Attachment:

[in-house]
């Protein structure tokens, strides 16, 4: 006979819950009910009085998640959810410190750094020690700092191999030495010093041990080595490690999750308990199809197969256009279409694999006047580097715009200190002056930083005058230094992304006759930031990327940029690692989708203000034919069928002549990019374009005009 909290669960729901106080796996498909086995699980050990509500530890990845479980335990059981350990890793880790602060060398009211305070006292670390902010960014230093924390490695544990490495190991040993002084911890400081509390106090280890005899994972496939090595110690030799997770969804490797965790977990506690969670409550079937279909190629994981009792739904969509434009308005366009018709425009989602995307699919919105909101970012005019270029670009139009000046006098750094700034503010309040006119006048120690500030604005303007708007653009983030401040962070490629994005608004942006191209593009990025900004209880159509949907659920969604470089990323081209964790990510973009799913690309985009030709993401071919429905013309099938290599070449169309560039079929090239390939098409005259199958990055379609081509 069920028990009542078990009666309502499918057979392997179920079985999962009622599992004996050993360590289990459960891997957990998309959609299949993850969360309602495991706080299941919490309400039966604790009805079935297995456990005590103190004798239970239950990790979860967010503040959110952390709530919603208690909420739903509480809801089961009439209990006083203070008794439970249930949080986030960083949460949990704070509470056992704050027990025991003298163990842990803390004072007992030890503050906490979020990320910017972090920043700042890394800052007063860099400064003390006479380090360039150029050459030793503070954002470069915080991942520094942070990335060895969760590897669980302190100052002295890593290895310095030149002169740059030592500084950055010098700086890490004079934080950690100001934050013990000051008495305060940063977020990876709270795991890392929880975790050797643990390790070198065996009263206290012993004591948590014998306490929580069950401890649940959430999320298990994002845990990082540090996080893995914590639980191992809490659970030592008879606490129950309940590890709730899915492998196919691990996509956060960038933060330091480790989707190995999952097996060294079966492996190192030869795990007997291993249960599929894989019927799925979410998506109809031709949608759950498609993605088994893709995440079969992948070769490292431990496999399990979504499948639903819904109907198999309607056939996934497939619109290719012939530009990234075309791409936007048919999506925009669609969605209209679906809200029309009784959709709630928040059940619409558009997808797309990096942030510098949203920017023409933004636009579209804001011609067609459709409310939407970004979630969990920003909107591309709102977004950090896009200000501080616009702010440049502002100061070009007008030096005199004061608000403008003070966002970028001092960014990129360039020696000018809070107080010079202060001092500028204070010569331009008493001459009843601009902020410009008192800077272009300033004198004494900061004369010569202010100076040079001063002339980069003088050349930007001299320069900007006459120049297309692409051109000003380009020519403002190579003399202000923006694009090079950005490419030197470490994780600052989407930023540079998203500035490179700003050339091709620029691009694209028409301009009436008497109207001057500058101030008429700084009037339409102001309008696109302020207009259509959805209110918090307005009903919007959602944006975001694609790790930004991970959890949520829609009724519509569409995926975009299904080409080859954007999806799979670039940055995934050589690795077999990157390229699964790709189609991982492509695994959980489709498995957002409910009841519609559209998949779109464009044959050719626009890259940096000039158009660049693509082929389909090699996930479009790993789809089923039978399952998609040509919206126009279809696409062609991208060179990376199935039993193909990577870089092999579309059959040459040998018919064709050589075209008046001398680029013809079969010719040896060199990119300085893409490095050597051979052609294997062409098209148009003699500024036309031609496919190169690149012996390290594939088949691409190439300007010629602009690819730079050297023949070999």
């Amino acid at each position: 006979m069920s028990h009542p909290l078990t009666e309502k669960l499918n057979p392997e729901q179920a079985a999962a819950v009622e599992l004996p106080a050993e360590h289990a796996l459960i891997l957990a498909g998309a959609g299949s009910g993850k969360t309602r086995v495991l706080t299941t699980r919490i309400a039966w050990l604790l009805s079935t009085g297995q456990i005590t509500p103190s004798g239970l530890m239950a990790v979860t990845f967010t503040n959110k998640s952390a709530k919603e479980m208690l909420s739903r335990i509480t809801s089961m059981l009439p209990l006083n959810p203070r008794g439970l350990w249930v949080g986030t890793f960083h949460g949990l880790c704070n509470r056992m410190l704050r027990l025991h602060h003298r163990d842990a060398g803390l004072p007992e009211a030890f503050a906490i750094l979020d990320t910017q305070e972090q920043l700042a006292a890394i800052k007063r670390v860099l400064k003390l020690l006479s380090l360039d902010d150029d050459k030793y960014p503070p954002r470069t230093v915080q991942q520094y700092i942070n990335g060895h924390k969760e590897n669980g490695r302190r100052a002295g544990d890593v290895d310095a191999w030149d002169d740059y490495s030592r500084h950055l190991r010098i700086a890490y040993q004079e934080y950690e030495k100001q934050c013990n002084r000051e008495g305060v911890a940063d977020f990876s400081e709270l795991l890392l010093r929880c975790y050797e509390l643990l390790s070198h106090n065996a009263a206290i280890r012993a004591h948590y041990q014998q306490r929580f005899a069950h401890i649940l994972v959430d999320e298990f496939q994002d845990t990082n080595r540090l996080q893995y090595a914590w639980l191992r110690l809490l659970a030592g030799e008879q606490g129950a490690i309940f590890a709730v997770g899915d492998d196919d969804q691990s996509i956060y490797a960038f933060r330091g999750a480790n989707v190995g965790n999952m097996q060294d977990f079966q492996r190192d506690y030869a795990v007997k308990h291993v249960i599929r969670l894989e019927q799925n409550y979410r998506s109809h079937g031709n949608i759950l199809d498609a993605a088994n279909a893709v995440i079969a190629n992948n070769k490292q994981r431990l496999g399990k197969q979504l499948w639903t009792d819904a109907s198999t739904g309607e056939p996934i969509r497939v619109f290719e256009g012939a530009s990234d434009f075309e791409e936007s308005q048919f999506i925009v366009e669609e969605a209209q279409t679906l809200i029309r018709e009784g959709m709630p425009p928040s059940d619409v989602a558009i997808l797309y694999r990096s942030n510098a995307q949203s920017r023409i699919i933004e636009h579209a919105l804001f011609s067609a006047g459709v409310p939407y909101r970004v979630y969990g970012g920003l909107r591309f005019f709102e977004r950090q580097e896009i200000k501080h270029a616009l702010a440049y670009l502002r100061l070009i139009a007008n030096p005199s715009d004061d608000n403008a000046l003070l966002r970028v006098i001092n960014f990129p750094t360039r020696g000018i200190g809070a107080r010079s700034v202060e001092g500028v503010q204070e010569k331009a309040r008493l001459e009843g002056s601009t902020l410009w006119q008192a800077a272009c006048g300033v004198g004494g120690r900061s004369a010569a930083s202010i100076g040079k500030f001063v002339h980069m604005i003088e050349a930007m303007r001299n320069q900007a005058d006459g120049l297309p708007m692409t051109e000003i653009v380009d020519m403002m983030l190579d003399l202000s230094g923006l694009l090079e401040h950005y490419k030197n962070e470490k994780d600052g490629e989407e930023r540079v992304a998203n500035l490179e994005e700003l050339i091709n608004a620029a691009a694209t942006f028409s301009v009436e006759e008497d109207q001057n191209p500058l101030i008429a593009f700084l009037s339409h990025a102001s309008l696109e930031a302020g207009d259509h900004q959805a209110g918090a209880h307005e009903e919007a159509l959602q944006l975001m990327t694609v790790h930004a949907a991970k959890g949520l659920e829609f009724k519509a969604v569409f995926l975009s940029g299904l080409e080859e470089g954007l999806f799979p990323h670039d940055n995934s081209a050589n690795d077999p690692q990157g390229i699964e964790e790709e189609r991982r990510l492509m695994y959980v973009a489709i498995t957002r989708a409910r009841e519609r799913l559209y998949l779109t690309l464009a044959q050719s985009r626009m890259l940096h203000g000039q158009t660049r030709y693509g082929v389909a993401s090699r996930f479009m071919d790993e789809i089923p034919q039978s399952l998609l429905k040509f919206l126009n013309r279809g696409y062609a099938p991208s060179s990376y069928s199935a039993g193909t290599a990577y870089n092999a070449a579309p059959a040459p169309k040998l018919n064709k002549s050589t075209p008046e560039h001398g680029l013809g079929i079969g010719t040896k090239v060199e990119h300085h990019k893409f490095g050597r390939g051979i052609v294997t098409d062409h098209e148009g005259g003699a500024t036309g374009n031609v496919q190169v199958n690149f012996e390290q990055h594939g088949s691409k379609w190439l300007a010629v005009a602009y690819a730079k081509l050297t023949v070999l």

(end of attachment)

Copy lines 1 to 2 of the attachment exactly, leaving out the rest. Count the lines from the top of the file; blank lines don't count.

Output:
[in-house]
């Protein structure tokens, strides 16, 4: 006979819950009910009085998640959810410190750094020690700092191999030495010093041990080595490690999750308990199809197969256009279409694999006047580097715009200190002056930083005058230094992304006759930031990327940029690692989708203000034919069928002549990019374009005009 909290669960729901106080796996498909086995699980050990509500530890990845479980335990059981350990890793880790602060060398009211305070006292670390902010960014230093924390490695544990490495190991040993002084911890400081509390106090280890005899994972496939090595110690030799997770969804490797965790977990506690969670409550079937279909190629994981009792739904969509434009308005366009018709425009989602995307699919919105909101970012005019270029670009139009000046006098750094700034503010309040006119006048120690500030604005303007708007653009983030401040962070490629994005608004942006191209593009990025900004209880159509949907659920969604470089990323081209964790990510973009799913690309985009030709993401071919429905013309099938290599070449169309560039079929090239390939098409005259199958990055379609081509 069920028990009542078990009666309502499918057979392997179920079985999962009622599992004996050993360590289990459960891997957990998309959609299949993850969360309602495991706080299941919490309400039966604790009805079935297995456990005590103190004798239970239950990790979860967010503040959110952390709530919603208690909420739903509480809801089961009439209990006083203070008794439970249930949080986030960083949460949990704070509470056992704050027990025991003298163990842990803390004072007992030890503050906490979020990320910017972090920043700042890394800052007063860099400064003390006479380090360039150029050459030793503070954002470069915080991942520094942070990335060895969760590897669980302190100052002295890593290895310095030149002169740059030592500084950055010098700086890490004079934080950690100001934050013990000051008495305060940063977020990876709270795991890392929880975790050797643990390790070198065996009263206290012993004591948590014998306490929580069950401890649940959430999320298990994002845990990082540090996080893995914590639980191992809490659970030592008879606490129950309940590890709730899915492998196919691990996509956060960038933060330091480790989707190995999952097996060294079966492996190192030869795990007997291993249960599929894989019927799925979410998506109809031709949608759950498609993605088994893709995440079969992948070769490292431990496999399990979504499948639903819904109907198999309607056939996934497939619109290719012939530009990234075309791409936007048919999506925009669609969605209209679906809200029309009784959709709630928040059940619409558009997808797309990096942030510098949203920017023409933004636009579209804001011609067609459709409310939407970004979630969990920003909107591309709102977004950090896009200000501080616009702010440049502002100061070009007008030096005199004061608000403008003070966002970028001092960014990129360039020696000018809070107080010079202060001092500028204070010569331009008493001459009843601009902020410009008192800077272009300033004198004494900061004369010569202010100076040079001063002339980069003088050349930007001299320069900007006459120049297309692409051109000003380009020519403002190579003399202000923006694009090079950005490419030197470490994780600052989407930023540079998203500035490179700003050339091709620029691009694209028409301009009436008497109207001057500058101030008429700084009037339409102001309008696109302020207009259509959805209110918090307005009903919007959602944006975001694609790790930004991970959890949520829609009724519509569409995926975009299904080409080859954007999806799979670039940055995934050589690795077999990157390229699964790709189609991982492509695994959980489709498995957002409910009841519609559209998949779109464009044959050719626009890259940096000039158009660049693509082929389909090699996930479009790993789809089923039978399952998609040509919206126009279809696409062609991208060179990376199935039993193909990577870089092999579309059959040459040998018919064709050589075209008046001398680029013809079969010719040896060199990119300085893409490095050597051979052609294997062409098209148009003699500024036309031609496919190169690149012996390290594939088949691409190439300007010629602009690819730079050297023949070999």